He shared that he chose to open up his house to tourists as he felt that Japanese society needed to be more open, and he wanted to meet and get to know more people. His sincerity touched our hearts. Aileen (17A11) aptly summed it up, “I could feel cut off from the frantic frenzy of urban living and genuinely immerse myself in human interaction…there was something about it that made it so personal, and hence that much more memorable. The personal narrative made the experience so much more precious, because it was not just some exchangeable commodity but one that was truly unique to that household alone.”

Another unforgettable part of our trip was definitely the chance to experience Taiko drumming.

“Su-tton su-tton tton tton tton tton!” were the passionate cries of the Taiko drummer as he wielded the drumsticks with ferocity, his arms a blurry whirlwind of movement. We sat mesmerized as the drummers adroitly executed a masterful rhythm, leaping about various positions with catlike deftness and agility, with our hearts pounding to the sonorous booming of the drums. We tried our hands at it to find that it was just as difficult as we thought it would be.

Afterwards, with our shirts clinging to our sweaty bodies, we gathered around to asked the drummer questions. We realised that he had just graduated from university. Drawing links from our earlier visit to the fruit farm, and its similar issues of succession, we realised what a challenge it was in Japan for cultural practices to be passed on. Hence, it was heartwarming to see how a young Japanese man like him truly followed his passions, and chose what some might term an “unconventional” job.

In doing so, such valuable cultural practices are allowed to live on. This conversation with the drummer left us in deep rumination, and we subsequently engaged in discussions about how willing Singaporeans would be in comparison, to break out of the mould and take on less conventionally “prestigious” jobs in order to follow their passion.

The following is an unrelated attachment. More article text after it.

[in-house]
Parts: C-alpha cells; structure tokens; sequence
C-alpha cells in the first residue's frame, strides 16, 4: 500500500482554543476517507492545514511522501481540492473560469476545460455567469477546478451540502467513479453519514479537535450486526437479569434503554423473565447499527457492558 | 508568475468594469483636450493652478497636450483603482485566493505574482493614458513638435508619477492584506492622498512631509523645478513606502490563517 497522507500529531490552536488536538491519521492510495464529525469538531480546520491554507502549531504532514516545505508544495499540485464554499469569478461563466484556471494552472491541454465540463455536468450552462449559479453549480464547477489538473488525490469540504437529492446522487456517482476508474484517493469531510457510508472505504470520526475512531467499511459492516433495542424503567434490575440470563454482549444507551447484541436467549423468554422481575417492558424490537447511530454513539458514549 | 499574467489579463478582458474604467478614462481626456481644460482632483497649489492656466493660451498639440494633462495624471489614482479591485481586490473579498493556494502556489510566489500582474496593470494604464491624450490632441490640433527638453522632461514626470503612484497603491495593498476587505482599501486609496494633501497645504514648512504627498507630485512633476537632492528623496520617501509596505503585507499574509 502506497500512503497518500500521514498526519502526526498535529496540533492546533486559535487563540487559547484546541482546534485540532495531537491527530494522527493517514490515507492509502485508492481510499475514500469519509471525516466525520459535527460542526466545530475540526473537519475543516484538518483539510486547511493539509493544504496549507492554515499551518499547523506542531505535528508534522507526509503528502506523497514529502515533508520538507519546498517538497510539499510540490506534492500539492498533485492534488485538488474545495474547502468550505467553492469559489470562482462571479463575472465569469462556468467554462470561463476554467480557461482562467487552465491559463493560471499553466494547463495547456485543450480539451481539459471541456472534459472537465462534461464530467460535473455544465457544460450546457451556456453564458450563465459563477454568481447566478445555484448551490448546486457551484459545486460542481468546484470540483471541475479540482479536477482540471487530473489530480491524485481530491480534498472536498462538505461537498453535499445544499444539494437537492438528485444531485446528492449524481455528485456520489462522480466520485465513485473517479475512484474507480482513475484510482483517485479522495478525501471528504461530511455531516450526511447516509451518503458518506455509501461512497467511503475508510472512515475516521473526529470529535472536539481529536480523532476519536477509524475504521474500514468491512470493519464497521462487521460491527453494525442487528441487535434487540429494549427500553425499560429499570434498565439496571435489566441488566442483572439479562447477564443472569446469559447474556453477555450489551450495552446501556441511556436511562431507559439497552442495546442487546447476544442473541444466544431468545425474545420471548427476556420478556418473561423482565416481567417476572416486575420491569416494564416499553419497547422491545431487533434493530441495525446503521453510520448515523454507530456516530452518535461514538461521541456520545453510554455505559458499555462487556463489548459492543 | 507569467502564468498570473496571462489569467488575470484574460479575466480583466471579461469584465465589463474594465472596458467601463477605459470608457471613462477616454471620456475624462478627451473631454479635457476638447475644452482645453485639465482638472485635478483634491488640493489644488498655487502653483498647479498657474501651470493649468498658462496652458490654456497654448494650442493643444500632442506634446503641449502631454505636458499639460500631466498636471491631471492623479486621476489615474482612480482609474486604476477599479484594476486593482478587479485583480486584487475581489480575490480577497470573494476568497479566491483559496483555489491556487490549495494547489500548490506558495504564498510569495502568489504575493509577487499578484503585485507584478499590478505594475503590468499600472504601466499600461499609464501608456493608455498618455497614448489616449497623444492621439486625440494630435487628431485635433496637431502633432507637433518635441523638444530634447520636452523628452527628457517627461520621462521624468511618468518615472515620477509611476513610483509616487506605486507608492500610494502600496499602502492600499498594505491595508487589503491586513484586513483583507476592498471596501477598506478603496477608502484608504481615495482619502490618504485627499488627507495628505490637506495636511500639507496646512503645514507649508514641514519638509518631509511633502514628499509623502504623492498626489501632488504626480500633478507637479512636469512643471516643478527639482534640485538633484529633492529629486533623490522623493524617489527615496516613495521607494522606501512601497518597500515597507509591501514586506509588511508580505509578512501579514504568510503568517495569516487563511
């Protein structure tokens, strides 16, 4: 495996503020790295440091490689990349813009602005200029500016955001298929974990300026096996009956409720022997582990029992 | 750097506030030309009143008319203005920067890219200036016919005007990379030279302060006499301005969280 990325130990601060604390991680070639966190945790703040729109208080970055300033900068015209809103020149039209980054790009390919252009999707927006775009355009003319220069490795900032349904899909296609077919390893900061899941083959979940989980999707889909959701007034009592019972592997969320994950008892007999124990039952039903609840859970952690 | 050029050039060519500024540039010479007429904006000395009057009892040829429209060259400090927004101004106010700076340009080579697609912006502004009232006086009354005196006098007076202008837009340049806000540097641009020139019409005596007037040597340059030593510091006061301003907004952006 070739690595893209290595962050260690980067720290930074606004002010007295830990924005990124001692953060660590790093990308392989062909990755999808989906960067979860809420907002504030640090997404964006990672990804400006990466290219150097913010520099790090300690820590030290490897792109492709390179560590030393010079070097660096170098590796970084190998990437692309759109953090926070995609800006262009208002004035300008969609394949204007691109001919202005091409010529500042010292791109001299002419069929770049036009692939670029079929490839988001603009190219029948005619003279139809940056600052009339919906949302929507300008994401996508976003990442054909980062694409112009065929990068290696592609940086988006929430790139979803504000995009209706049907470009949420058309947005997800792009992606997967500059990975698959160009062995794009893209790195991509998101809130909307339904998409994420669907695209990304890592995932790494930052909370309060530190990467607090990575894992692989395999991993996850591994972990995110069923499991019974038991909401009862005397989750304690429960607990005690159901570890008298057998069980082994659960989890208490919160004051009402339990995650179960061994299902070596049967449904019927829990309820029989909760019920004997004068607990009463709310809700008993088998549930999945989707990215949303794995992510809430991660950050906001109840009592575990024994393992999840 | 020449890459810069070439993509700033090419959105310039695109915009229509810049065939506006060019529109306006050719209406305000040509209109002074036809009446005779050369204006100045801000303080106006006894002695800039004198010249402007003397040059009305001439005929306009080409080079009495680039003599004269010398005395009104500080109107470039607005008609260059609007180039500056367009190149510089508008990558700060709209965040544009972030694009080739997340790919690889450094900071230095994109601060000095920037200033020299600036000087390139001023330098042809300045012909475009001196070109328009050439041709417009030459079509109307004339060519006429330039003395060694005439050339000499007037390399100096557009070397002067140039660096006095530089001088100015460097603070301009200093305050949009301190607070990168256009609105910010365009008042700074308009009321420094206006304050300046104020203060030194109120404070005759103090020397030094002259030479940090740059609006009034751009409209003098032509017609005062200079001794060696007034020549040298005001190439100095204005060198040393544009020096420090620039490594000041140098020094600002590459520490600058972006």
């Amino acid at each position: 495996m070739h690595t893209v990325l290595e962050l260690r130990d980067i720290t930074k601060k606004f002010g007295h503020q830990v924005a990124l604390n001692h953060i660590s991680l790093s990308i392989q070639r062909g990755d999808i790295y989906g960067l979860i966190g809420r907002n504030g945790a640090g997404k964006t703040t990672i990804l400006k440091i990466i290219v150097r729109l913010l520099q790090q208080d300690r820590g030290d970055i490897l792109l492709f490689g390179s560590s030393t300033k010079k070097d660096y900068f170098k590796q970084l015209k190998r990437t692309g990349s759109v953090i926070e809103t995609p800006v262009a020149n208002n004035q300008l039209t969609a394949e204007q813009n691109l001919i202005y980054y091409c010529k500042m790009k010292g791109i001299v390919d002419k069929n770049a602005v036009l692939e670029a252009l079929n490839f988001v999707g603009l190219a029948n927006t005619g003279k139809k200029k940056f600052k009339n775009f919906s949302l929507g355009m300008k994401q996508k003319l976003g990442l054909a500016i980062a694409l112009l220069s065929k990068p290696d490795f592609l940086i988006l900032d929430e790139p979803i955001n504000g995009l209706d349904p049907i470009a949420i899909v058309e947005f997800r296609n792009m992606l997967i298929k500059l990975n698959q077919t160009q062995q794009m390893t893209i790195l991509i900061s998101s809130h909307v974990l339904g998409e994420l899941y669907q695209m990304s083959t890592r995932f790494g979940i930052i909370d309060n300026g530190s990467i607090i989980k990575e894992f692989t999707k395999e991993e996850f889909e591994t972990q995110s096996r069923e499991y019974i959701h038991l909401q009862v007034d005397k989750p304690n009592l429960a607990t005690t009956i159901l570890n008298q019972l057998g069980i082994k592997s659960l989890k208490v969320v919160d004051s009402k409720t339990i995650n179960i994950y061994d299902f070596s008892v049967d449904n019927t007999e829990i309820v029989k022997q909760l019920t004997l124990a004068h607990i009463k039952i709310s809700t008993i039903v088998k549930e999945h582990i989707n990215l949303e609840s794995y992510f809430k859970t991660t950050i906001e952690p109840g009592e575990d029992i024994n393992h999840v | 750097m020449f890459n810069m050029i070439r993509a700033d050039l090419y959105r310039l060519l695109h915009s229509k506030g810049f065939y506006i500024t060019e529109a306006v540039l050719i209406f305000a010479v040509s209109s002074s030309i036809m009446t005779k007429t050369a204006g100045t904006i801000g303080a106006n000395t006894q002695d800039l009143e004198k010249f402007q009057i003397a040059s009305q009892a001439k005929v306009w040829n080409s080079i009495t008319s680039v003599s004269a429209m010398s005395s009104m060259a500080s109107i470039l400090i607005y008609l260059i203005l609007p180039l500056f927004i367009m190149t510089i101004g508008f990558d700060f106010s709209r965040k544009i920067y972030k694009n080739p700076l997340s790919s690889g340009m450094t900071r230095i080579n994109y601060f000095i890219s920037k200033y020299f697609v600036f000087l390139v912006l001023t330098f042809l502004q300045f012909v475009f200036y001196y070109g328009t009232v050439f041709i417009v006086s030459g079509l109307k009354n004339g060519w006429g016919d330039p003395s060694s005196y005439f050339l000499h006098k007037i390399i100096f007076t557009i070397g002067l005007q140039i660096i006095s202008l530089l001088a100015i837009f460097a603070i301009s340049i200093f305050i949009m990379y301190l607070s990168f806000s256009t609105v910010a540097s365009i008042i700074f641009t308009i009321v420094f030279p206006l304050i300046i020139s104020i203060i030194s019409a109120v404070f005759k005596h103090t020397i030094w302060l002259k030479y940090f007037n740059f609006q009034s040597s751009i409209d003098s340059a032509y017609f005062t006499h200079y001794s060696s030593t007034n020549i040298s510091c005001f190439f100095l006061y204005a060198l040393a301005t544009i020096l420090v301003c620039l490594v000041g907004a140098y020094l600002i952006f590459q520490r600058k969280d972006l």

In our interactions with the Japanese people, what stood out to us was Japanese hospitality.

“Omotenashi” the Japanese word for hospitality – is encapsulated in another Japanese term, “Ichigo Ichie”. This word holds a profound meaning that goes beyond our traditional definition of hospitality. Saying “Ichigo Ichie” means “I am grateful for the chance of meeting you, and because of this chance I have to do my best, for we may never meet again”.

Indeed, what struck many us deeply during the trip was Japanese excellence. Wei Lin (17A13) recounts her experience at Tok Hands: “My friend and I wanted our purchases to be separate, but we had no means of communication apart from hand motions. The sales assistant was very sharp, and realised halfway that we were buying gifts, so she packed it into extra small paper bags for us. Seeing me struggling with the catalogue in my hands, she took it and placed in in my bag”. She further added that “Ichigo Ichie meant a lot to me before and after the trip! It really shows how they are aware of and take the initiative in doing their best to fulfil their customers’ needs”.

All in all, we left Japan with warmth in our hearts, and a desire to learn more about the world around us.  Kayleigh (17A14) mused, “rather than simply experiencing the culture and tradition, we were made to do proper reflections and find parallels and disparities between Japan’s culture and Singapore’s. This allowed us to understand the Japanese people better. Hence, we took away a lot more than what I was initially expecting to”.

As humanities students (a minority in VJ), the trip also forged in us a greater appreciation for the arts. For Jordan (17A12), “My greatest takeaway would be the reinforcement of my conviction in the Humanities – throughout the trip we saw how culture, the past, and physical environments directly impacted the lives of people and the human condition itself”.

For Linus (17A11), his biggest takeaway from the trip would be “experiencing the Japanese spirit of excellence first-hand and endeavouring to emulate that in my pursuits from here on out.”

Similarly, this trip challenged me to look at things around me with a more open mind and a greater capacity for wonder, to challenge and question my perceptions, and to learn more ferociously from experiences.

Article by:
Davene Lye Qian Yi, 17A11